When it is the end, either party in a marriage can file for a divorce. The person that does is called the ‘Petitioner’ and the other party, the ‘Respondent’. It often happens that both parties want to file for divorce and whilst both can do so, only one petition will succeed and which one it is, is decided by the court.
Before you file for a divorce, consider the following requirements.
- You must have been married for at least one year
- Your relationship has broken down irretrievably
- Your marriage is legally recognised in the UK
- You must be either resident or domiciled in England or Wales
- Your original marriage/civil partnership certificate
- Any other supporting documents such as change of name deed or anything relevant to the marriage
When you’re working with a solicitor, you will need to provide:
- Proof of your ID such as a passport or driving license
- Proof of address which needs to be dated within the last three month period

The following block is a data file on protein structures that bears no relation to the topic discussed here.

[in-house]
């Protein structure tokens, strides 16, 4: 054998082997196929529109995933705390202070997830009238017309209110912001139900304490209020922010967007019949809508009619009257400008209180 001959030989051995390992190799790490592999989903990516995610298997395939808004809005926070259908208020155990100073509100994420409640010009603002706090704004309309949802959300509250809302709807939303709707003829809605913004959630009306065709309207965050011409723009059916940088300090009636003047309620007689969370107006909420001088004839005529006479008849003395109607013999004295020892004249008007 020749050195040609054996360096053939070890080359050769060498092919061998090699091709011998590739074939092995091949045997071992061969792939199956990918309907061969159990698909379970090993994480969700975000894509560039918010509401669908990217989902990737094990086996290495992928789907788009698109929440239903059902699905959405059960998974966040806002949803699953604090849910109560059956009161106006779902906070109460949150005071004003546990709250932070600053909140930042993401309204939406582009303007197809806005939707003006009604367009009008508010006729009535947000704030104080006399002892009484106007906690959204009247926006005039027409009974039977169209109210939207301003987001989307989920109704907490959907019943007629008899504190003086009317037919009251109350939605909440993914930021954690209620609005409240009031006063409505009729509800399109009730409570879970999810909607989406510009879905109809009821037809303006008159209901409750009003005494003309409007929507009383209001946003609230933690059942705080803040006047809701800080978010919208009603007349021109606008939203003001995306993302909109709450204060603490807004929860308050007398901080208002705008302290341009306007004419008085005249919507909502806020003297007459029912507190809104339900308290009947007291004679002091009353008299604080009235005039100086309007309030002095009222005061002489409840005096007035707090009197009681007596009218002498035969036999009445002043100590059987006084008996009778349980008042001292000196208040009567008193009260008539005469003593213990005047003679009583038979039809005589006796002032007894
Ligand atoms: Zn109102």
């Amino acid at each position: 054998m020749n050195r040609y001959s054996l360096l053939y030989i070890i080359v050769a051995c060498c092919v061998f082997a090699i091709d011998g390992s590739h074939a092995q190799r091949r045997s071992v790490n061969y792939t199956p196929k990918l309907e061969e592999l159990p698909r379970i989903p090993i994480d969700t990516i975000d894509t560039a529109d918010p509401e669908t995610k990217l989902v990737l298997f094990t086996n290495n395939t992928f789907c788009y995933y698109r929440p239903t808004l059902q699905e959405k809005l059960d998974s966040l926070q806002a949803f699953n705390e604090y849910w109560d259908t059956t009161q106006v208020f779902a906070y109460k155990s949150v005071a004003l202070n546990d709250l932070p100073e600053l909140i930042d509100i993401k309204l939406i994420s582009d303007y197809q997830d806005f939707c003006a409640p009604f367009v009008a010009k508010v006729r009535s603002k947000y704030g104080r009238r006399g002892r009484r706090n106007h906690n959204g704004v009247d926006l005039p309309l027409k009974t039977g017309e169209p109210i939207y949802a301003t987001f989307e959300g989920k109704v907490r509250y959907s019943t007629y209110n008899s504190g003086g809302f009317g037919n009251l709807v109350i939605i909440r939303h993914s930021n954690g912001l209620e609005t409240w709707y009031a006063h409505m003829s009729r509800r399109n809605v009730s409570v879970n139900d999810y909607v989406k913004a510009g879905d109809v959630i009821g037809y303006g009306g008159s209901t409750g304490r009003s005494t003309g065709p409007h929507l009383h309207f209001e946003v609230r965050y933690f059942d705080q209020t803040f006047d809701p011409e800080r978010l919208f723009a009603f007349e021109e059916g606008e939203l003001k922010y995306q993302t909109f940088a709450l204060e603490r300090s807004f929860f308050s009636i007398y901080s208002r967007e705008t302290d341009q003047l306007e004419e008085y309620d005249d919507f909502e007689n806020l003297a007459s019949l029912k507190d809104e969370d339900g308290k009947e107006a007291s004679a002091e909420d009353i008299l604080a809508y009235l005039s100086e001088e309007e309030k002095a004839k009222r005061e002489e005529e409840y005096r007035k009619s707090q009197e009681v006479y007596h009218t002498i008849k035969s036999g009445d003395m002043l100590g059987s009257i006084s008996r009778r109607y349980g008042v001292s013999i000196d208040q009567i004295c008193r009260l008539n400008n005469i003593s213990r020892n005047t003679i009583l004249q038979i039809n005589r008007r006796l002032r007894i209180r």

Details as to why the marriage broke down
The reasons for the breakdown of the marriage are very important as they will establish the ‘fact’ you can rely on to prove that the marriage has indeed ‘irretrievably broken down’. In most cases, this will not be so difficult to establish immediately however there are some cases where it can be. This is particularly in cases where a couple have simply drifted apart through no one’s fault in which case, certain time periods of separation have to be met before a petition can be filed at court.
You will need to provide basic information about the names and addresses of the concerned couple, details of any children and a statement that the marriage has permanently broken down. You will also state the basis of the petition, such as adultery or unreasonable behaviour.
Do you have a valid marriage?
Most people understand that a civil marriage is one that registers the union in an official capacity. However, couples also enter into traditional ceremonies, blessings as well as religious ceremonies conducted in front of and by a chaplain. Remember that only your civil marriage is recognised in the UK whether this takes place in or outside the UK provided they conformed to the laws of the jurisdiction in which the marriage took place.